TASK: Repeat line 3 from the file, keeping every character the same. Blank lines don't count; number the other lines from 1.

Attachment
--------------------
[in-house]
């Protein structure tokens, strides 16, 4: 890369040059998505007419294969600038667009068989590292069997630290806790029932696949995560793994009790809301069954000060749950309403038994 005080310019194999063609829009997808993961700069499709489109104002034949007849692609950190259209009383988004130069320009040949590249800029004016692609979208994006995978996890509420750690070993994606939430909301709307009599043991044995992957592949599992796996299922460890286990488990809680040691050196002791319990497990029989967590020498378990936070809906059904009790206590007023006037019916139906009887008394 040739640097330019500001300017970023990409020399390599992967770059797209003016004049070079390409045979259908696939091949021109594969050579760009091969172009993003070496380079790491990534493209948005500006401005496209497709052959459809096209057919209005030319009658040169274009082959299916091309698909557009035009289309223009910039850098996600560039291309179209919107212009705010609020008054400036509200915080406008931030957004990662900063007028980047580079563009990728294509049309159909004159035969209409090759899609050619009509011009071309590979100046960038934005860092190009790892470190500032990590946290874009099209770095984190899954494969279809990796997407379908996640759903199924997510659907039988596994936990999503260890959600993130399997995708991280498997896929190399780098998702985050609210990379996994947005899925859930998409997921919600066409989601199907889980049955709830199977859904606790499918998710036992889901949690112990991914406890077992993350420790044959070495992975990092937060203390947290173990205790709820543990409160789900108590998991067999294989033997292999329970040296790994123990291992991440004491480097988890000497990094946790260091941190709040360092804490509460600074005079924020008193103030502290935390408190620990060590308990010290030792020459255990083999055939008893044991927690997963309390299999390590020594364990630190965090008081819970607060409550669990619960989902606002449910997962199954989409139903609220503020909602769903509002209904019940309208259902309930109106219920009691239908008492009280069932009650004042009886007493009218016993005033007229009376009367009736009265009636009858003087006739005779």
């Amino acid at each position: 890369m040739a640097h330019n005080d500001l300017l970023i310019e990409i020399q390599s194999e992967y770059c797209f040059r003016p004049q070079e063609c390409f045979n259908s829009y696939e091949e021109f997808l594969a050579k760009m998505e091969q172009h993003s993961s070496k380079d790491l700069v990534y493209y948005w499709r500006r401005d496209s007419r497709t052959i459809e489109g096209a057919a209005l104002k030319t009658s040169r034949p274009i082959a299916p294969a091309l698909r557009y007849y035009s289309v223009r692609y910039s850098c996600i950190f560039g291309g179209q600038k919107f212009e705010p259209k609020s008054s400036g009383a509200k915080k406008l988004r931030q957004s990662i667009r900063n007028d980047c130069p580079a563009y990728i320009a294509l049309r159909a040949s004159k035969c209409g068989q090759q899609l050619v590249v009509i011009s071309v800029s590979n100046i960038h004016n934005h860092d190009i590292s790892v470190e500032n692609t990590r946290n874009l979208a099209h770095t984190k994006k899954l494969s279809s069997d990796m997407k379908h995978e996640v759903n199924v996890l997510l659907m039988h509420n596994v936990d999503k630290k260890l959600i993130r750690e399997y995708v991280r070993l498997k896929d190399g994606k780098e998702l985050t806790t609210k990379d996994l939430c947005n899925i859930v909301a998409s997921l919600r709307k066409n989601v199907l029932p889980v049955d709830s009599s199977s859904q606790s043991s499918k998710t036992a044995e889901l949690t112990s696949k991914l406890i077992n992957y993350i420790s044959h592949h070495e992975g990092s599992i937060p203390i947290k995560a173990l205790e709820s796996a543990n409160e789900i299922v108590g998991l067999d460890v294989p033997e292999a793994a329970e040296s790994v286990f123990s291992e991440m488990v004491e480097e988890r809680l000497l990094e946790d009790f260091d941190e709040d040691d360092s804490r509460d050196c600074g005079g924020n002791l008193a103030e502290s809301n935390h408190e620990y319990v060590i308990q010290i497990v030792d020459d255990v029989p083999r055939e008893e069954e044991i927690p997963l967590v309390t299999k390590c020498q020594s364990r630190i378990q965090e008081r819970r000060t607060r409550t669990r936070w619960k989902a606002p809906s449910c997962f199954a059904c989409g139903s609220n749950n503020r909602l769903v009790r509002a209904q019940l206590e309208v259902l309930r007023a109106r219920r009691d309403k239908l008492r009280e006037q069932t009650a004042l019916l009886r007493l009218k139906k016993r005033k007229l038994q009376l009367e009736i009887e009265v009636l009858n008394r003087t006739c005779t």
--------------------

């Amino acid at each position: 890369m040739a640097h330019n005080d500001l300017l970023i310019e990409i020399q390599s194999e992967y770059c797209f040059r003016p004049q070079e063609c390409f045979n259908s829009y696939e091949e021109f997808l594969a050579k760009m998505e091969q172009h993003s993961s070496k380079d790491l700069v990534y493209y948005w499709r500006r401005d496209s007419r497709t052959i459809e489109g096209a057919a209005l104002k030319t009658s040169r034949p274009i082959a299916p294969a091309l698909r557009y007849y035009s289309v223009r692609y910039s850098c996600i950190f560039g291309g179209q600038k919107f212009e705010p259209k609020s008054s400036g009383a509200k915080k406008l988004r931030q957004s990662i667009r900063n007028d980047c130069p580079a563009y990728i320009a294509l049309r159909a040949s004159k035969c209409g068989q090759q899609l050619v590249v009509i011009s071309v800029s590979n100046i960038h004016n934005h860092d190009i590292s790892v470190e500032n692609t990590r946290n874009l979208a099209h770095t984190k994006k899954l494969s279809s069997d990796m997407k379908h995978e996640v759903n199924v996890l997510l659907m039988h509420n596994v936990d999503k630290k260890l959600i993130r750690e399997y995708v991280r070993l498997k896929d190399g994606k780098e998702l985050t806790t609210k990379d996994l939430c947005n899925i859930v909301a998409s997921l919600r709307k066409n989601v199907l029932p889980v049955d709830s009599s199977s859904q606790s043991s499918k998710t036992a044995e889901l949690t112990s696949k991914l406890i077992n992957y993350i420790s044959h592949h070495e992975g990092s599992i937060p203390i947290k995560a173990l205790e709820s796996a543990n409160e789900i299922v108590g998991l067999d460890v294989p033997e292999a793994a329970e040296s790994v286990f123990s291992e991440m488990v004491e480097e988890r809680l000497l990094e946790d009790f260091d941190e709040d040691d360092s804490r509460d050196c600074g005079g924020n002791l008193a103030e502290s809301n935390h408190e620990y319990v060590i308990q010290i497990v030792d020459d255990v029989p083999r055939e008893e069954e044991i927690p997963l967590v309390t299999k390590c020498q020594s364990r630190i378990q965090e008081r819970r000060t607060r409550t669990r936070w619960k989902a606002p809906s449910c997962f199954a059904c989409g139903s609220n749950n503020r909602l769903v009790r509002a209904q019940l206590e309208v259902l309930r007023a109106r219920r009691d309403k239908l008492r009280e006037q069932t009650a004042l019916l009886r007493l009218k139906k016993r005033k007229l038994q009376l009367e009736i009887e009265v009636l009858n008394r003087t006739c005779t």